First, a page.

The field of autism services is experiencing considerable growth; a trend that looks to continue for some time. An increase in diagnostic prevalence, as well as an aging population of adults living with autism, will continue to increase the demand for services for the foreseeable future. As the demand for autism services continues to grow, the field has become even more attractive for investors. In my book, Autism Matters: Empowering Investors, Providers, and the Autism Community to Advance Autism Services, I discuss how investors can play a vital role in advancing the autism services industry.

But with so many providers, how do investors know which are strong investments? Through my diligence work with investors, I have determined five of the major factors investors should consider before investing in an autism services company:

#1. Payer Concentration/Diversity

Autism services providers are typically paid by third parties, whether they be insurance companies, governments, or school districts. Many providers, but mostly smaller providers, experience payer concentration lending risk to future growth and revenue prediction.  Just recently a prominent commercial payer handed down a significant rate cut to their ABA providers.

It’s also important to look at the state and federal laws surrounding funding. Is funding relatively secure or is it vulnerable to political change? If funding laws did change, how much funding could be at risk?

#2. Fraud and Legal Compliance

There are several things to consider in regard to compliance. Each area deserves due diligence when investing:

  • Is the company in compliance with payer contracting requirements? Every insurance company and government agency will have their own requirements regarding credentialing of staff, billing requirements, medical necessity criteria and service delivery, to name a few.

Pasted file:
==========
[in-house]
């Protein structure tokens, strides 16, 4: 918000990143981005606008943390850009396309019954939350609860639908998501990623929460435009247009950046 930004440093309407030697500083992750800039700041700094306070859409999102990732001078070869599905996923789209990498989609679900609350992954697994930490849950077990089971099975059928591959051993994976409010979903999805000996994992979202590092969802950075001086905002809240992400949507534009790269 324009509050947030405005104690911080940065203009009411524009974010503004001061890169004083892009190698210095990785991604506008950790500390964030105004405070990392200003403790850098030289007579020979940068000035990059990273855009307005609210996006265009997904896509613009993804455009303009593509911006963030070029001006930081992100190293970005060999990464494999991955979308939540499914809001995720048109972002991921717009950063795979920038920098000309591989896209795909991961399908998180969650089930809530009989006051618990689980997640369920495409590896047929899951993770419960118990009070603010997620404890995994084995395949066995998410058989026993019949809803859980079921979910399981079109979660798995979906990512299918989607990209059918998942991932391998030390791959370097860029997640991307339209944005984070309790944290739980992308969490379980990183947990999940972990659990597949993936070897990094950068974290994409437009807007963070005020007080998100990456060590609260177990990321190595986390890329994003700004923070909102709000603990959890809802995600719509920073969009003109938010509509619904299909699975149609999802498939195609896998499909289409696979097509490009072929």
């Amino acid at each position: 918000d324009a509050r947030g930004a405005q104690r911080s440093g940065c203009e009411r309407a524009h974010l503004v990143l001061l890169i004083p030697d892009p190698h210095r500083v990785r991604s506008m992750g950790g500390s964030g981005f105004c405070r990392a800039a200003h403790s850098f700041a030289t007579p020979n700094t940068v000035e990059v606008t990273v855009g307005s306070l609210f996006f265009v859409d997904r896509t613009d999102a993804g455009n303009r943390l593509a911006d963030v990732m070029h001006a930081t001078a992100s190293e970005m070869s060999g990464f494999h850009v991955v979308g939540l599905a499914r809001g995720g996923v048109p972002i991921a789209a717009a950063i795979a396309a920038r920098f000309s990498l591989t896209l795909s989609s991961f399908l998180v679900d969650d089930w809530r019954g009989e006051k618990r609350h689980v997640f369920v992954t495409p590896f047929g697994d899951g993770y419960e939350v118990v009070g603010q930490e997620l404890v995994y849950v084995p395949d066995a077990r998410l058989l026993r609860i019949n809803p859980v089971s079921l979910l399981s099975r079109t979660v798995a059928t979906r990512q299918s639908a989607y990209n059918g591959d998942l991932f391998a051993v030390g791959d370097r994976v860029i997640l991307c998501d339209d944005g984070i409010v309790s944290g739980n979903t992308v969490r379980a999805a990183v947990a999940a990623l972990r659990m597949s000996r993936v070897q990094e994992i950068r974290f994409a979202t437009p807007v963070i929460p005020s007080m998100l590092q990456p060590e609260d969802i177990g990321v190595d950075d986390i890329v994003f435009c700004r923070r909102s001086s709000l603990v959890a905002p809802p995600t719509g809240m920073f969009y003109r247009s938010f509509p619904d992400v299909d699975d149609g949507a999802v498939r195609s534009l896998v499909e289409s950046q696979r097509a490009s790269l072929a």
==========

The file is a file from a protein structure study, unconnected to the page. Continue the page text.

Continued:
• Is the company billing in a manner which prevents fraud? Fraud is prevalent in the autism services industry, occurring both intentionally, through billing and credentialing fraud, as well as unintentionally, due to lack of understanding of billing regulations and requirements.
  • Is the company compliant with state licensing laws, state psychology board regulations, and any other legal, operational requirements?
  • Is the company abiding by HIPAA and taking steps to protect consumer information?

#3. Revenue Model

Autism services are offered in different settings to serve different needs, and to meet varying funding compliance regulations. Some services are center-based, where individuals come into an office or facility. Other service providers offer in-home or in-school services models where the provider travels to the home or school for service delivery. And other companies offer hybrid approaches combining both in-home and center-based services. It serves investors well to understand what services a company offers and in what settings, so they may better understand the revenue model and the regulations that guide service delivery.

#4. Clinical Model and Outcomes

On a more personal and socially-focused level, in my book, I also stress the need for long-term, quality of life outcome measures in autism intervention therapy. The goal of intervention is to provide the skills necessary for successful adult lives and many programs fail to focus on this long-term outcome of service delivery.

#5. Workforce Classification

As the industry grows, some providers have taken to building staffs of independent contractors rather than hiring actual employees. While this provides lower overhead and prevents a provider from dealing with employee benefits, it also presents a risk to the investor on two levels. From a legal perspective, treating staff as independent contractors often violates the legal requirements for workforce classification. On a service delivery and clinical level, independent contractors are scrutinized less, undergo less training, and have no vested interest in the company they are contracted by. To ensure the integrity of service and quality outcomes, only the best suited should be employed, and companies should be accountable for training and quality assurance. While many contractors are skilled and knowledgeable, companies that rely on them to comprise their workforce are putting too much distance between themselves and their consumers.

While there are many important factors to look at, these five key areas will allow investors to quickly and critically assess some of the most vital aspects of an autism services company before committing to investing. For further information on these topics and others related to autism services, please read my book, Autism Matters: Empowering Investors, Providers, and the Autism Community to Advance Autism Servicesand follow my blog for more news and insights.